An inspirational visionary, Russell Means remains one of the most magnetic voices in America today. Whether leading a protest, fighting for constitutional rights, starring in a motion picture, or performing his “rap-ajo” music, the message he delivers is consistent with the philosophy he lives by, which states: The Universe, which controls all life, has a female and male balance that prevalent throughout our Sacred Grandmother, the Earth.This balance has to be acknowledged and become the determining factor in all of one’s decisions, be they spiritual, social, healthful, educational or economical. Once the balance has become an integral part of one’s life, all planning, research, direct action and follow-up becomes a matter of course. The goals that were targeted become a reality on a consistent basis. Good things happen to good People; remember time is on your side.
Mitaku Oyasin (we are all related) Russell Means 1997
Biography of Russell Means:
Born on the Pine Ridge Indian reservation in 1939, Russell Means has dedicated his life to American Indian activism and constitutional rights for over three decades. He is widely regarded as the most influential Indian activist and political leader of the later part of the twentieth and into the twenty – first century. A few of the many “first” and accomplishments which can be attributed to Russell Means include the following:
1970 – Means became the first National Director of the American Indian Movement after founding a branch of AIM in Cleveland.
1970 – The siege of Mt. Rushmore, which catapulted Means to national attention and focused the media on the modern Indian rights movement.
1970 – Led the Thanksgiving Day demonstration at Plymouth Rock in which over 200 Indians seized the Mayflower, painted Plymouth Rock red and observed a national day of mourning.
1972 – Participated in the takeover of the Bureau of Indian Affairs Headquarters in Washington D.C. during the Nixon Administration.
1973 – Directed the legendary siege of Wounded Knee, the most famous Indian insurrection of the twentieth century.
1974 – 76 Hounded by the FBI, the federal government and various state governments for his activism, Means represented himself in twelve criminal trials and won acquittal in each case.
1974 – All the Elders of the Lakotah Sioux Nation, at the 1st International Indian treaty Conference unanimously selected Russell Means as permanent trustee of the International Indian Treaty Council. Russell was further charged with the responsibility of establishing an office at or near the United Nations, in New York City and to oversee all business conducted by that office.
1977 – Assisted in creating the First International Conference pertaining to the sovereign rights of North, Central and South American Indians, which was sponsored by the United Nations in Geneva.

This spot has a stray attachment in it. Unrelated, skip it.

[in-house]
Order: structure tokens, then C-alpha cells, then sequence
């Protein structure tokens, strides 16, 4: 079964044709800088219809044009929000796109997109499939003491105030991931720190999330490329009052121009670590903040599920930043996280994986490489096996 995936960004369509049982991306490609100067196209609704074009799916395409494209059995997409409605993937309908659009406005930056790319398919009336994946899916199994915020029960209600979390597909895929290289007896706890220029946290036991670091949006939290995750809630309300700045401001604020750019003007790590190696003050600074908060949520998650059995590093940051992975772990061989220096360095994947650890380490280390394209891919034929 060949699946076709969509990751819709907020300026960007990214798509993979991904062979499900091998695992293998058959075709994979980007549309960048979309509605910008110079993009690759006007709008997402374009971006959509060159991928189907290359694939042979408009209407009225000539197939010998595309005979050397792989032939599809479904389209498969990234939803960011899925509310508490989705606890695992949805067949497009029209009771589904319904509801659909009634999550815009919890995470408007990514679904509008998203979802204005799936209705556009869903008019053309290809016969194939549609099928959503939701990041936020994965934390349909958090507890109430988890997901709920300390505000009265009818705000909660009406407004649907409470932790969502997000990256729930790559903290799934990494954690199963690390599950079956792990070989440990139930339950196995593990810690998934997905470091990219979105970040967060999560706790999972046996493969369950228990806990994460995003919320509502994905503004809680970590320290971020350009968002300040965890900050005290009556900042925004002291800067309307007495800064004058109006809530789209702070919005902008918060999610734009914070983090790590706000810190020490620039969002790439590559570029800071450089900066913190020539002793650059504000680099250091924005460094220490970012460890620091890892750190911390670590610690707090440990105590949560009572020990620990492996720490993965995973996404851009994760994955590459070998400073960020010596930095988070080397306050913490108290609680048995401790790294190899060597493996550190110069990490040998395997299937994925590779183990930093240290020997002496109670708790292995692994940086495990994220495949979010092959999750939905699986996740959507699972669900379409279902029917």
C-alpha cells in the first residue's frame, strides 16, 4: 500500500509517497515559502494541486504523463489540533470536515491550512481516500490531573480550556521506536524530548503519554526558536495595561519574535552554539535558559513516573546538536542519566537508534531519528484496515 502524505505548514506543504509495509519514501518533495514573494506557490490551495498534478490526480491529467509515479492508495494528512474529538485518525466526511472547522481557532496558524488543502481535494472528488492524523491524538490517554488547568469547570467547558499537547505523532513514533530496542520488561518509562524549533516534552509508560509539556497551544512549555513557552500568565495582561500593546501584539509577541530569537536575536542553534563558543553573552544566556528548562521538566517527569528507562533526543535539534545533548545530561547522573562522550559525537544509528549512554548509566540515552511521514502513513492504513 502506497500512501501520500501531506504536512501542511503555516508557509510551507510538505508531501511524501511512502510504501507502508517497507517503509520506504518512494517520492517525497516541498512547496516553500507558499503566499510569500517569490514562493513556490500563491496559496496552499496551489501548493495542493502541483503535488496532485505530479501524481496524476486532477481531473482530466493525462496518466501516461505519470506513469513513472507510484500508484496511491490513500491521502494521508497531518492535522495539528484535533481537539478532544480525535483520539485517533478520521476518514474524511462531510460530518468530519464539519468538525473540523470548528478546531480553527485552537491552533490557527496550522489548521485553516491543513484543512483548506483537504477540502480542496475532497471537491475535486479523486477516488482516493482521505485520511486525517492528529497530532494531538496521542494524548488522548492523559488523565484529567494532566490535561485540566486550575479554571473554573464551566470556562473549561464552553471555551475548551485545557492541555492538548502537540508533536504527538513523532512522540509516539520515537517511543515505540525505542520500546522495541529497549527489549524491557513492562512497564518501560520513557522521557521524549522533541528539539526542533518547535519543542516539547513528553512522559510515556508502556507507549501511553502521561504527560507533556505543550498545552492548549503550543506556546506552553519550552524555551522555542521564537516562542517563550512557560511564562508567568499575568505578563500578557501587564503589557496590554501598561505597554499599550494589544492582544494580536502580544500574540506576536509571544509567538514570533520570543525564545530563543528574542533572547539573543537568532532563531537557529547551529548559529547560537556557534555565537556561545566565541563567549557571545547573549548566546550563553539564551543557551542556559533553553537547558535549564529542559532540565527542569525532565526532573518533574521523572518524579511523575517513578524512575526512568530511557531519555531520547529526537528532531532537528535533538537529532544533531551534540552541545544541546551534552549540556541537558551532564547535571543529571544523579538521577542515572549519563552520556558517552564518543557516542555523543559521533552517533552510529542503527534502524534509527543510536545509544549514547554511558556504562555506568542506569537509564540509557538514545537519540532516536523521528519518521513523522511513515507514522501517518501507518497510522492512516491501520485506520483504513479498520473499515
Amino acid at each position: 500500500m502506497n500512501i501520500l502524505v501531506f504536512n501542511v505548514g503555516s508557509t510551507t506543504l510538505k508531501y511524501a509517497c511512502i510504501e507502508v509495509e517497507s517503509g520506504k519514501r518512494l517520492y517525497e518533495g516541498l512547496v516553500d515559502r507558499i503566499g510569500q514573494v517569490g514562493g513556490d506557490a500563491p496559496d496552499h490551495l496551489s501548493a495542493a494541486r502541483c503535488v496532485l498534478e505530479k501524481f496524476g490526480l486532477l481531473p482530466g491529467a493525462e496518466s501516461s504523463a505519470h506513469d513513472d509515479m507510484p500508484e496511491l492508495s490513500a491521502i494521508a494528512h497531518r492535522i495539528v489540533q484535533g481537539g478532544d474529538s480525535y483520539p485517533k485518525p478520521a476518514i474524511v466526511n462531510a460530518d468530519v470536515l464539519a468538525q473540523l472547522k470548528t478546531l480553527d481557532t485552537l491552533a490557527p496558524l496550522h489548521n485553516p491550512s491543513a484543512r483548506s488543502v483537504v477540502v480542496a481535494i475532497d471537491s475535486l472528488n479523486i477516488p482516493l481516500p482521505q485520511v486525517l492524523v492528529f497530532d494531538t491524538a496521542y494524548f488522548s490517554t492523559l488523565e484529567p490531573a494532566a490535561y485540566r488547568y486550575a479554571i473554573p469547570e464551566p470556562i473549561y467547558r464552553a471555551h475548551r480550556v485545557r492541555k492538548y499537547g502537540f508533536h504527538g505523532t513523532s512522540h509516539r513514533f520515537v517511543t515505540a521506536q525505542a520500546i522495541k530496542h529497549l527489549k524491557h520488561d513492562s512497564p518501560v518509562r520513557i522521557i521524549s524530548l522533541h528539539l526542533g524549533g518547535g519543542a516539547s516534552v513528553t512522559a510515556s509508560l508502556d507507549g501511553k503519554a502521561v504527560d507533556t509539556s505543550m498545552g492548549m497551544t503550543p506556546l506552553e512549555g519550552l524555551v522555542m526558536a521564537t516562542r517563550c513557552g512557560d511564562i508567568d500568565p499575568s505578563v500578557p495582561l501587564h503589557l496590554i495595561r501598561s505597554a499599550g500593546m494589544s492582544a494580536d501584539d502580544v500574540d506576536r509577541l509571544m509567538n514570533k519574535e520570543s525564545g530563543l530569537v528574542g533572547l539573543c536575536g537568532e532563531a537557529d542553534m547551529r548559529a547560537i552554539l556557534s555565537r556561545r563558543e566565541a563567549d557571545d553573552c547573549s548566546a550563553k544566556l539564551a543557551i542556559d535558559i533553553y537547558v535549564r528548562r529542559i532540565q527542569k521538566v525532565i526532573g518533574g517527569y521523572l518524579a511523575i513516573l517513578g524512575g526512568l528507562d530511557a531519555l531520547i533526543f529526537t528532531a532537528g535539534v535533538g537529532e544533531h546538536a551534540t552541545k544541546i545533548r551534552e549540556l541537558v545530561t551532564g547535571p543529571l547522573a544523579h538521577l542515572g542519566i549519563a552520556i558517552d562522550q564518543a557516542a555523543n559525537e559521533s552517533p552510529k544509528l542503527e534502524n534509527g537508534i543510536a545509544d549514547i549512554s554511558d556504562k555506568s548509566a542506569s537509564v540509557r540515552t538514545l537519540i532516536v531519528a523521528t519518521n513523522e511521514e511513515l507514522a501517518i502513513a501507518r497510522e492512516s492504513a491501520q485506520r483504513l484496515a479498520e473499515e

1977 – University Lecture tour of Switzerland.
1978 – Participated in the “Longest walk” in which American Indians walked across the United States from San Francisco to Washington D.C. creating the largest, single-day, peaceful demonstration in Washington D.C. up to that time. As a result, the demonstration succeeded in blocking all anti – Indian legislation in Congress.
1979 – Served one year of a four-year prison sentence in the South Dakota State Prison at Sioux Falls before he was released on parole. The charge was “Riot to Obstruct Justice” following the police riot at the Sioux Falls courthouse. The law under which he was convicted was repealed as unconstitutionally vague BEFORE his sentencing. Pardoned by South Dakota Governor in 2003.
1980 – Only convict in history to work for a U.S. Senator while serving time. He worked principally on water rights in the State of South Dakota. While on work release Russell held a press conference calling for the Cowboys and Indians to join forces in their respected struggles to keep their lands and their rights. Subsequently, agreed to the formation of the Black Hills Alliance. Through this alliance they fought against President Carter’s plan to turn the nearby five-state area into a national sacrifice area. Also, the Black Hills Alliance lobbied successfully, the SD State Legislature to call for a moratorium on all energy development in the Black Hills.
1981 – Founded Yellow Thunder Camp, a spiritual youth camp in the Black Hills. Means lived there for eight seasons, along with Indians and Whites, in the spirit of returning his people to the Black Hills, the Lakotah Nation’s Holy Land.
1982 – Founded KILI radio station on the Pine Ridge reservation, the first radio station owned and operated by American Indians.
1983 – Attended the United Nations Conference on freezing nuclear development in the world at Prague, Czechoslovakia. Gave two major addresses concerning “Religion and Nuclear Weapons” and the “International Trade Unions and Nuclear Development”.
1985 – At Pine Ridge, led the building of the first independent health clinic on any Indian reservation.